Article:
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Paging Mr. Herman


Man, Pee-Wee Herman on the Letterman show in 1984. I really don't think there has been any entertainer who has been more important in my life than old P.W. Herman. Used to watch "Playhouse" every Saturday morning with my mom, absolutely without fail. When it was cancelled, I was heartbroken. Fuckers.

"Sasquatch" weighs in on Studio 60


I've been thinking about posting something about how dissapointed I was with Studio 60 on the Sunset Strip's second episode. Themes I was thinking of including were: "why so much camera-swooping?" and "what's with the music? is this Who Wants to be a Millionaire?" and "why no fun?"

Then's beloved pater familias, In Search of Sasquatch (known in the real world as podcast producer Matt Belknap of AST Radio and Never Not Funny), said it better than I ever could have. Like me, he was a big Sorkin fan (love that Sportsnight) and defended the first episode, but like me, he's gone sour on the whole proposition.

Here's what Matt had to say:

"I don't think Aaron Sorkin would know good sketch comedy if it shit in his mouth. We've seen what he thinks is funny (snobby historical references, obvious social, religious and political jabs), so why would he want real comedy writers coming in to muck up his genius?

I will hang in there until the bitter end with this show, but it's fast approaching indefensible. You can't write about comedy if you don't know what makes good comedy. Sorkin could probably take on anything else in the world and make it work, but this is his Achilles heel. His humor only works when the characters aren't meant to be funny for a living -- CJ Craig is funny for a press secretary, but if she were running a network comedy show it would be a disaster (well, it would be Studio 60).

Also, these characters are incredibly pompous and self-absorbed, which would be fine (and realistic) except Sorkin's presenting them as people we're meant to like, admire and respect. Again, I don't mind high-minded and principled characters on a show about the White House, because I want our leaders to be high-minded and principled -- Bartlet being a proud intellectual was a reaction to Bush, and it made sense. But in the TV business, it's ludicrous. These characters have no perspective on what they do for a living, and act like they're saving the world by producing empirically bad sketch comedy. If the comedy they were doing was good, the rest might be permissible. If they acknowledged what they were doing was bad (or at least unimportant), it might be tolerable. If any aspect of the world Sorkin & Co. are creating rang true, maybe the show would work. So far, though, they're moving further away from all that with every new episode."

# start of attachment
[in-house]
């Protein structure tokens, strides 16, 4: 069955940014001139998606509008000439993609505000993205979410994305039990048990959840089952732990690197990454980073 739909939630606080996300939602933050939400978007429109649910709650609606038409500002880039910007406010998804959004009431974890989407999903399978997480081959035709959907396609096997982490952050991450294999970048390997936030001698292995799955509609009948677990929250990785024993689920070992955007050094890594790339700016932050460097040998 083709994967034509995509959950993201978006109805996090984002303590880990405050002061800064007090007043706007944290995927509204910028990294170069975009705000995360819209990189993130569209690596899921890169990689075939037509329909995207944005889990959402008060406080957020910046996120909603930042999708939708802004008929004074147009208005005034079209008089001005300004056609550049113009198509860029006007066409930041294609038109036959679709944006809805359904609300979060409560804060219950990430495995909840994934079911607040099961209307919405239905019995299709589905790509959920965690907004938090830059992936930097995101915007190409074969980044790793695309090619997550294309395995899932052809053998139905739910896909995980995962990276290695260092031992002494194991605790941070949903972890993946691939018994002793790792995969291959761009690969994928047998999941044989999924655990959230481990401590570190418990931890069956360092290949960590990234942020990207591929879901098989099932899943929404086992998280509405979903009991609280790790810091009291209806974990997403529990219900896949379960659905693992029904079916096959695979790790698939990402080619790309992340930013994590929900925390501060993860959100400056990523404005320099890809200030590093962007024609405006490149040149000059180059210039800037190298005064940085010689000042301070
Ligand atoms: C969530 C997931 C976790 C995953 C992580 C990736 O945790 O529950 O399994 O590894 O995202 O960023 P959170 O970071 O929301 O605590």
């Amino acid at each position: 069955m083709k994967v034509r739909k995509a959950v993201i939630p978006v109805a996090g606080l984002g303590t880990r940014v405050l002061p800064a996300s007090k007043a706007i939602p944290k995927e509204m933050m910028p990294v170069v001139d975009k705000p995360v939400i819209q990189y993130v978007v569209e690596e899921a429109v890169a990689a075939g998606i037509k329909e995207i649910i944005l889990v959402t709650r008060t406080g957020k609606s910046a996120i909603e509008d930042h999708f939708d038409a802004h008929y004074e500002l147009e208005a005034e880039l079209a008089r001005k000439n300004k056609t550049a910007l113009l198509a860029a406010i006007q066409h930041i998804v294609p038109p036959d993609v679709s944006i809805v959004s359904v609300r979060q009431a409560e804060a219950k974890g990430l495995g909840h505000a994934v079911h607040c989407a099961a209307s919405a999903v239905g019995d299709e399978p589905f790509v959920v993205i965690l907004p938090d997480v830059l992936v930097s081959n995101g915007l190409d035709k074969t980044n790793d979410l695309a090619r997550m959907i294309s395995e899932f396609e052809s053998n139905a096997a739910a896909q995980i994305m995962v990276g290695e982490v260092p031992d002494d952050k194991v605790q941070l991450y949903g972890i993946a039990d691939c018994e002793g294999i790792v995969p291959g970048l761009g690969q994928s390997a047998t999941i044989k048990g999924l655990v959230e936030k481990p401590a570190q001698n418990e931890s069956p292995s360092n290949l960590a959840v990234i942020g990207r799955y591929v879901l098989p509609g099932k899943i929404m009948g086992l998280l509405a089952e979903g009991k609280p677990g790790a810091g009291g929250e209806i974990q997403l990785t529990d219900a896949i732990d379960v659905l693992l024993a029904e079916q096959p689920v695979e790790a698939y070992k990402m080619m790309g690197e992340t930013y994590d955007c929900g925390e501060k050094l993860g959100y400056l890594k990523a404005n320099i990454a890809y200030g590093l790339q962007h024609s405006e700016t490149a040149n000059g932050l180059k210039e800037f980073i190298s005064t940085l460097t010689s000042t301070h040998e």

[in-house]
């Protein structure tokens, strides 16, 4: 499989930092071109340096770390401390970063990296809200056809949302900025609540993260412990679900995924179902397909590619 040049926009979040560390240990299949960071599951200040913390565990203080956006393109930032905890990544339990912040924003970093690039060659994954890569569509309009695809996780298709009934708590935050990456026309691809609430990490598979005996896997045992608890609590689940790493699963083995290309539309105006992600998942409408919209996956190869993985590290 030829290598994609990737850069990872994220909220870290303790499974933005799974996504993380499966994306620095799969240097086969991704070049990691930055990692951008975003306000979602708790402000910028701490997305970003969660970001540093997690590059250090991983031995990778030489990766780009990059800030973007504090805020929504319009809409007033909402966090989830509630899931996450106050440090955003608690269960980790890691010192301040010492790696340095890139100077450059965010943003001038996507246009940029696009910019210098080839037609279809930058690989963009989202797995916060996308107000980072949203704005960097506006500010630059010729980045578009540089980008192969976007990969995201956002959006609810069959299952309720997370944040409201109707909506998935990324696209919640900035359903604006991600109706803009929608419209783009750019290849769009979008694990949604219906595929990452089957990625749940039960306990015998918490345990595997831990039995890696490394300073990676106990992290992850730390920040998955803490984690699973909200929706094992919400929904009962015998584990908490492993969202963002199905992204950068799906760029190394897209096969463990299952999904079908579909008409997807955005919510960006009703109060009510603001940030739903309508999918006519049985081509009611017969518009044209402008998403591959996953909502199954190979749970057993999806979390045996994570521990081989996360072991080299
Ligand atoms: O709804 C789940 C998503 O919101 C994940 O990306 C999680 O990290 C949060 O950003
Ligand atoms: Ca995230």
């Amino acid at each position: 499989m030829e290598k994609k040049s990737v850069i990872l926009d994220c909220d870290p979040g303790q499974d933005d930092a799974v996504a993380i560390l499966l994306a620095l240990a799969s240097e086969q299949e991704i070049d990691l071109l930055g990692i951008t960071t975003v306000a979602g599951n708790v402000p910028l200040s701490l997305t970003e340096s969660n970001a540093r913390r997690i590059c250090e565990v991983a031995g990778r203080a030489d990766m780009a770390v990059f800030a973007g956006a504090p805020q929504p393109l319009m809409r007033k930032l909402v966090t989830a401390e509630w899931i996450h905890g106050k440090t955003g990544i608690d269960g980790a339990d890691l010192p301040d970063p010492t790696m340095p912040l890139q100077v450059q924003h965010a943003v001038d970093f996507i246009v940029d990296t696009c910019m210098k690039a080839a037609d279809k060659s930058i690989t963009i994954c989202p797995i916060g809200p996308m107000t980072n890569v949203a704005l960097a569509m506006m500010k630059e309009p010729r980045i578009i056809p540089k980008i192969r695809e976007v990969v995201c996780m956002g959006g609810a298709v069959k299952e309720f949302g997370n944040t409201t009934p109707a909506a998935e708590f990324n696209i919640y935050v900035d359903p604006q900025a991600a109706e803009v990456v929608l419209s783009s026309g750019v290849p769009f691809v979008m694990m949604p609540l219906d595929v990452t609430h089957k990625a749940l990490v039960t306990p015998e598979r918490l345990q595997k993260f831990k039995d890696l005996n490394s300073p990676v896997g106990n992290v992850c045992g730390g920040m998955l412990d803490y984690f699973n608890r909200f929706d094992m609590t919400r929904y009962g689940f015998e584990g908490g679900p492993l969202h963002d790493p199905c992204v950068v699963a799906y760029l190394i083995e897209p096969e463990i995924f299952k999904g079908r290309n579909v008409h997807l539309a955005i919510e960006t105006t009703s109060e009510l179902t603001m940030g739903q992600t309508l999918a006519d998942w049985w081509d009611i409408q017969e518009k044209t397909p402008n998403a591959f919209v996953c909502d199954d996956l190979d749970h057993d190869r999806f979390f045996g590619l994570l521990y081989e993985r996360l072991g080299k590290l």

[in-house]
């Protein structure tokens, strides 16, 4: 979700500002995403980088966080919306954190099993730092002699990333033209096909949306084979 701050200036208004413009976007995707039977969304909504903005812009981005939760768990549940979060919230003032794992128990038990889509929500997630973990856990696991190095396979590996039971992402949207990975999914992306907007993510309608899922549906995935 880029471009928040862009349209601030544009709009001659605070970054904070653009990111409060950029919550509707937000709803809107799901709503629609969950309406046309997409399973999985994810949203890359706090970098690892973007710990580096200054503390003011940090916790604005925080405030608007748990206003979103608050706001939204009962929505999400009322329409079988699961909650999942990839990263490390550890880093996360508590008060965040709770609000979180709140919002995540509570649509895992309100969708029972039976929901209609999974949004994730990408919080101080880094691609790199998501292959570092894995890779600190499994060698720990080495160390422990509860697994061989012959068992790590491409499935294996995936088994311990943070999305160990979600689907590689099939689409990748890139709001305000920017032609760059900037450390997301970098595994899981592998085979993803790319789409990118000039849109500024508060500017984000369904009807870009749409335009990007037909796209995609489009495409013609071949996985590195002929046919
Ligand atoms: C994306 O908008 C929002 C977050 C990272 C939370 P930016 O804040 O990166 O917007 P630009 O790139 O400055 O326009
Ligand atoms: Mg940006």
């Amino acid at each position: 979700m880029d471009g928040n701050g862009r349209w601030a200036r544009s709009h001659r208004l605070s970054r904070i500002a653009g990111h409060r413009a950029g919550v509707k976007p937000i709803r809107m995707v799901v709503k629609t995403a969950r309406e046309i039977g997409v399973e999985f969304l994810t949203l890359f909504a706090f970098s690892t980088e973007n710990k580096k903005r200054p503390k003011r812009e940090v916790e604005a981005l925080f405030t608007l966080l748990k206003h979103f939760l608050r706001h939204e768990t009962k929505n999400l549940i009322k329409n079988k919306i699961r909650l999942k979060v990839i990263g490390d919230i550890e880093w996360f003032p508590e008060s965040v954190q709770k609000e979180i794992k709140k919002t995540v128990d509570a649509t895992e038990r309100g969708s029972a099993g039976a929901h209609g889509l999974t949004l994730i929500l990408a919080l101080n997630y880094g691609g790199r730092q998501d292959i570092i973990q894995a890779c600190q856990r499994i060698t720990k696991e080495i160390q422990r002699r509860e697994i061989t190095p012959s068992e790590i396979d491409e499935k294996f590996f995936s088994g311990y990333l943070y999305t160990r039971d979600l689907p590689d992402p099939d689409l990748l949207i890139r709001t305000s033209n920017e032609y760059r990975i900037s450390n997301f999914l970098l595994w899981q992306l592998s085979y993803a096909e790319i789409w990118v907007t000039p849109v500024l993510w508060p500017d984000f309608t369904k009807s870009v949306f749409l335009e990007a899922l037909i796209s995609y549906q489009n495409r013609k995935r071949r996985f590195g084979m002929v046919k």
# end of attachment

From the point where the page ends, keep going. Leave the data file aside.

"Hear hear!" says I.

Contest Winners!


First of all, thanks to everyone who told a friend about The Sound of Young America in order to enter the contest, and all who have done it over the past few years because... well... they like the show. My "marketing budget" is some stickers and your help. Thanks!

Now... the winners...

Ryan wins DVDs of At Last the 1948 Show and Do Not Adjust Your Set!
Aaron wins Season Two of Arrested Development!
Joe C. wins Season One of The Bill Cosby Show!
Lauren wins The Best of The Awful Truth and The Sinners Guide to the Evangelical Right!

I'll email you all to get your addresses. There weren't any super-creative entries, so no super-creative prize, but don't worry friends, there are plenty more contests in your future. IT PAYS TO PLAY.

Sound of Young America Banners


If you'd like to help spread the word about The Sound of Young America, you can use one of these great banners... we have a variety of sizes for you to choose from.

Proud Of His Suspenders
Leaping the Gorge
In Awe of the Mighty Power
Mmmmm... watermelon!

Playing with Albums
Sherlock Holmes Jr.
That Guy At the Office Party
Houston, More Bananas Please!


Superboy, redux
Dino Ride
Motorbikes are great

Maximum Fun

Just link them to (if you need help or HTML code, just let me know), I'm happy to help.

Marc Maron Treasure Trove


Marc Maron's second run on Air America Radio, with "The Marc Maron Show," recently ended. We're sad to see Marc off the air, but amazed at the online treasure trove of interviews that are his show's legacy.

This amazing stash includes interviews with lots of great comics, including Patton Oswalt, David Cross, Todd Barry, Sarah Silverman, Stephen Colbert, Chris Elliott, Harry Shearer, Mort Sahl and a million others.

Here's a download list, thanks to Mason Proulx of AST. Another AST user was nice enough to create this RSS feed for a podcast of the files: You can subscribe to that in iTunes -- just copy the URL, then open iTunes, choose the "Advanced" menu, and "Subscribe to Podcast." Paste the URL in the box and click OK.

All of these are courtesty of The Snot-Green Sea, which has an astonishing archive of Maron broadcasts.

If you're a fan of Maron's, you might enjoy this TSOYA broadcast from 2005, which featured an interview with the man himself.



From "That Mitchell & Webb Look," it's the new game show sensation that's sweeping the world.

Don't forget the contest!


Don't forget the Tell A Friend Contest this week. Remember... you can win The Bill Cosby Show, The Awful Truth, At Last the 1948 Show, Do Not Adjust Your Set or Arrested Development on DVD, plus other stuff! All you have to do is something to spread the word about The Sound of Young America... multiple entries are encouraged, and we'll take nearly anything.

Today is your last day to enter!

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